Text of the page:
For others, a Pegasus tattoo represents a combination of speed and strength. Horses, in general, are very strong animals and Pegasus was fathered by a Greek god, which makes him even more strong.
The fact that Pegasus is a winged creature and has the ability to fly can be symbolic of a person’s desire for or love of speed. Pegasus displays an ability to move swiftly and is not constrained by the limits of time.
Images of Pegasus can be seen in various examples of heraldry or coats of arms, particularly in British ancestry. Richardson, Cavalier, and Birchenshaw are all family names that have an image of Pegasus portrayed in their heraldry.
Families that have the winged horse displayed in their coat of arms may inspire a tattoo of this sort to represent their heritage and ancestry.
In the Second World War, some designs were inspired by the Pegasus image. The 1st and 6th Airborne Divisions of the British Forces used the Pegasus on their divisional patch. The 44th Indian Airborne Division also featured a Pegasus design on their patch.
In 1944, parachute troops from the British Forces were successful in capturing two bridges in France, one of which was then called the Benouville Bridge. These efforts were instrumental in fending off a German attack and thus the Benouville Bridge was later renamed Pegasus Bridge to memorialize the efforts of the parachute troops.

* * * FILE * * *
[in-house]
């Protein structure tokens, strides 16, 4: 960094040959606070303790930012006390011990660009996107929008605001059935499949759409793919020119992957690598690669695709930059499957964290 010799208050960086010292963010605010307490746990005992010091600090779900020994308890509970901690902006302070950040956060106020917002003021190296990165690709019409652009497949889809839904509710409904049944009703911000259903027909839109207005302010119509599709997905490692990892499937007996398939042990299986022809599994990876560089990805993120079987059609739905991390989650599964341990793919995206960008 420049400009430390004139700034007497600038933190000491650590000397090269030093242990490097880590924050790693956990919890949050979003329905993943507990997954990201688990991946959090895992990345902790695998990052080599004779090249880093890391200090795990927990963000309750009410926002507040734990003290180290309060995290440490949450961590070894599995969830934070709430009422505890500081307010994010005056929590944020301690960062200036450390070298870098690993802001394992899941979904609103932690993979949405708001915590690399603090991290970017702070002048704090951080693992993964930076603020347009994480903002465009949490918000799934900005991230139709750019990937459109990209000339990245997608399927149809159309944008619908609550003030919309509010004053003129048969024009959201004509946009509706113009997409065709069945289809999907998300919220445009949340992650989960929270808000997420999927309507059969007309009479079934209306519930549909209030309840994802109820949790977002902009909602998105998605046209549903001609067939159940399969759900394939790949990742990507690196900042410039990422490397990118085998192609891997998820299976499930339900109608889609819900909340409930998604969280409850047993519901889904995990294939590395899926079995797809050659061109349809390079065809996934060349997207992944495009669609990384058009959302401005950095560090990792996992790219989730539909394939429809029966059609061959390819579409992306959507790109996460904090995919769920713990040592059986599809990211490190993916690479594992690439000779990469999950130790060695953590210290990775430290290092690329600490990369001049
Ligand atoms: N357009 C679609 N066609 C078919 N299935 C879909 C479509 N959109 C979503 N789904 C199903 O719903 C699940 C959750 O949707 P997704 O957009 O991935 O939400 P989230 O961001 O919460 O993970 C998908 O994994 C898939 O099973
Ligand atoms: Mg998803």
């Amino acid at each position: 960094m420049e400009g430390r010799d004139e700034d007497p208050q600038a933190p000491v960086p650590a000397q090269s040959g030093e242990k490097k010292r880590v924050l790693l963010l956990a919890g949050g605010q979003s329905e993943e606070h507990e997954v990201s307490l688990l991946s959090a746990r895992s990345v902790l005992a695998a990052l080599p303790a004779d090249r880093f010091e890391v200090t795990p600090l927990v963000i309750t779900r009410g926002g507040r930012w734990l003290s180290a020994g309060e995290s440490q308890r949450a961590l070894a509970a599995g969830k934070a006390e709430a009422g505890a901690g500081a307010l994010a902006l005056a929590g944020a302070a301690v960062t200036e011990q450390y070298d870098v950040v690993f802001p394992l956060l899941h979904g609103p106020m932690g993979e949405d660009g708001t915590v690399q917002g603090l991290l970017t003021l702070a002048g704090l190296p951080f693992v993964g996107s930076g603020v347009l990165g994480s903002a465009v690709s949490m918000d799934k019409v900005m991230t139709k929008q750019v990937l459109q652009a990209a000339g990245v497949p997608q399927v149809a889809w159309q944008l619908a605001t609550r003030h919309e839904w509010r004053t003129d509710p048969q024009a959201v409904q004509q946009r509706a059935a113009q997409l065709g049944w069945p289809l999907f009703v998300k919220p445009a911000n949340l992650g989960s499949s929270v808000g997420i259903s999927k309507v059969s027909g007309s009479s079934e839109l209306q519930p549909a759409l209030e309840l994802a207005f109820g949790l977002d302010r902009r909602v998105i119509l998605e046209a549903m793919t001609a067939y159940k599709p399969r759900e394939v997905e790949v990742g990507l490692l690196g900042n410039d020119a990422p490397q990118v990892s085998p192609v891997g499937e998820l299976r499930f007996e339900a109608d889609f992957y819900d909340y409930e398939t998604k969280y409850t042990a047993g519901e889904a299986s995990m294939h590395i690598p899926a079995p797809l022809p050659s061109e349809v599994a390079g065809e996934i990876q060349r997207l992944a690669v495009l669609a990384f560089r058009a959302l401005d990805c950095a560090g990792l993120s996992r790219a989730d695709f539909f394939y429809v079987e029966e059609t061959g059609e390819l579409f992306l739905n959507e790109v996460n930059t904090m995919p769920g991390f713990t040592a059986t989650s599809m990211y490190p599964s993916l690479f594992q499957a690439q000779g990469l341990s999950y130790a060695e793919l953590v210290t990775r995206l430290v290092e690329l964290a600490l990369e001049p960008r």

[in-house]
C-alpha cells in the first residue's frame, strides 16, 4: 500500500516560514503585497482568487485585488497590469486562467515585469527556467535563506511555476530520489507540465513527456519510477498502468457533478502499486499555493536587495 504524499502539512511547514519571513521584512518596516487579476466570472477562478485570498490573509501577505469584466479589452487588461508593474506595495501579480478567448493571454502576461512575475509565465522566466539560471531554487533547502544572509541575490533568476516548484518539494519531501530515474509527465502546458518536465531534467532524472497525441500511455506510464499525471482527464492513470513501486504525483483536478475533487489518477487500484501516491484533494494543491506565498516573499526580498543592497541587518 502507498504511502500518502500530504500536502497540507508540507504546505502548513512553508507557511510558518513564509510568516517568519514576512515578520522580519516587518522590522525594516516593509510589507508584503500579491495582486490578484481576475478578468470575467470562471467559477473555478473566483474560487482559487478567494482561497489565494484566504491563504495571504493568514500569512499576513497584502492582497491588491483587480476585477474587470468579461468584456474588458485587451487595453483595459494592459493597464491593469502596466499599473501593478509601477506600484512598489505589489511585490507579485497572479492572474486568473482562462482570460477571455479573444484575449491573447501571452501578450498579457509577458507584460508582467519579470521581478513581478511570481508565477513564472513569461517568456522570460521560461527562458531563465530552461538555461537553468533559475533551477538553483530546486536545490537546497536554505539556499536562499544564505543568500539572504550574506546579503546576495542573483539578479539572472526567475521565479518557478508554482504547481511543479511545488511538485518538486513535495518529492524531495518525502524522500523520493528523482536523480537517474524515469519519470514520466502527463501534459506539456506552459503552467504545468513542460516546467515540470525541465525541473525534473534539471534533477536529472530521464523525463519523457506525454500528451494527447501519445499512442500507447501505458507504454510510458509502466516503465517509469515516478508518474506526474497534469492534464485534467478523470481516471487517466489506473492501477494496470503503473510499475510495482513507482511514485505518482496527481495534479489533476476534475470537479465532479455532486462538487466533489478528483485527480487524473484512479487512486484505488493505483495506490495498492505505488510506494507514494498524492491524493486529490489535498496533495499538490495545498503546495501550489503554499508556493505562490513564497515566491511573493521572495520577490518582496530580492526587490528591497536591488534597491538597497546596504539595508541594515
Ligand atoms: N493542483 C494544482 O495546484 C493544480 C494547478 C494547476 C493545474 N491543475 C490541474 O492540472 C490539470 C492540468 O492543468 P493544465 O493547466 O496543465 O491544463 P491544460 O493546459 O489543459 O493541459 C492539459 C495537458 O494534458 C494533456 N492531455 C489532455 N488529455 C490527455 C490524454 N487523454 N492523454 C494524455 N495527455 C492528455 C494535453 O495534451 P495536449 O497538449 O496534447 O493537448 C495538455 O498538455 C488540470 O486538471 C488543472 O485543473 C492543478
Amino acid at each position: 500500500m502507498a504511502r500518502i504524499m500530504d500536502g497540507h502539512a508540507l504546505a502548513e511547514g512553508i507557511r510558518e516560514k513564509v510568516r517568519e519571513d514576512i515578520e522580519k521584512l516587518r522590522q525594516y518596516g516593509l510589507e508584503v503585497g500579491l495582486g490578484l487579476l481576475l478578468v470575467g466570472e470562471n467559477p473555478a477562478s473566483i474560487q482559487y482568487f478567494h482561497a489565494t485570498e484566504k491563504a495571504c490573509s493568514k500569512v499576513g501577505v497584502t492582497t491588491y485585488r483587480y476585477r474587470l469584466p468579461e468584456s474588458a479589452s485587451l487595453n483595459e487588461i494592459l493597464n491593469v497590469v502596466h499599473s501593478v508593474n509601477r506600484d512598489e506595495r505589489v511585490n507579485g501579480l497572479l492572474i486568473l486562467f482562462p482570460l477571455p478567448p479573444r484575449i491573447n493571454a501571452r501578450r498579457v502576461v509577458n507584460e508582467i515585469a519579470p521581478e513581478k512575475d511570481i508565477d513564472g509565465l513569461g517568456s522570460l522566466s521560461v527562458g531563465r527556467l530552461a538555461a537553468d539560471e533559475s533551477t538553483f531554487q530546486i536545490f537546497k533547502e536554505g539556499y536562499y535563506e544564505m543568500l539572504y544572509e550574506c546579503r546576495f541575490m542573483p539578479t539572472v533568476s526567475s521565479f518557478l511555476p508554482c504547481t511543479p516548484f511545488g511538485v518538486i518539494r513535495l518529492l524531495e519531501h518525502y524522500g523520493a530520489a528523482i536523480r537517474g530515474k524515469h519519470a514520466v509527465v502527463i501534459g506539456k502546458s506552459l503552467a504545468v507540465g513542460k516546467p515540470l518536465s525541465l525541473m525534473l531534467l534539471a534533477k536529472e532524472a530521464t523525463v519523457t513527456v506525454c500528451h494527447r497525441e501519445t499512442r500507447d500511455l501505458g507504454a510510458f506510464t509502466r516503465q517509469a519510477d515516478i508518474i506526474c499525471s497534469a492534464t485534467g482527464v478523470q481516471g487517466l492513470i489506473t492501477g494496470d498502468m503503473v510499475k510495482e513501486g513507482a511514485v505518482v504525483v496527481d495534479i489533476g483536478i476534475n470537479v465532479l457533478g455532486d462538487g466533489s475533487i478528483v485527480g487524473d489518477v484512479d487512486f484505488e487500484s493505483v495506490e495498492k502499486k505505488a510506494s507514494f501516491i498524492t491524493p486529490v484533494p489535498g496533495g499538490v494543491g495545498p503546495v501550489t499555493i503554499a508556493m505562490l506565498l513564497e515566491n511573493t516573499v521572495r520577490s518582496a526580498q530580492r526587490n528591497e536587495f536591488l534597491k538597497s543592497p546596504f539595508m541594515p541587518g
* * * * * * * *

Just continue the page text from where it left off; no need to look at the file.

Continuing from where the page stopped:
Individuals who have family members who served in World War II, particularly in these specific missions, may have a Pegasus tattoo to represent their ancestor’s courage and history.
A region in central Italy, Tuscany has a flag that features a silver Pegasus. The winged horse was first depicted in a Tuscan coin made in the 1500s. The coin honored Pietro Bembo, who was an Italian poet and scholar. Today, the image of Pegasus on the flag is representative of the Tuscan resistance against German troops during the Second World War.
A Pegasus tattoo may represent a person’s Tuscan heritage. The tattoo may include the entire Tuscan flag or just the image of the silver-winged horse.
A tattoo that depicts an image of Pegasus can be representative of an individual’s desire to follow their dreams. Pegasus was born out of the death of its mother Medusa and became a symbol of strength and inspiration.
The wings of the horse, in particular, are symbolic of a person spreading their wings, leaving the safety or comfort of a regular routine, and dreaming of something larger. A Pegasus tattoo can represent a person’s need to change, create a new beginning in their life, and focus on their dreams.
Pegasus, a mythological creature, can be illustrative of a person’s spiritual side or their desire to connect with their inner being or essence. The association with Greek gods and goddesses is representative of spirituality and being connected to something larger than oneself.
An individual may choose a Pegasus tattoo to show a side of themselves that is more than just their physical being. For some, this image is a reminder that there is more to life than this worldly realm.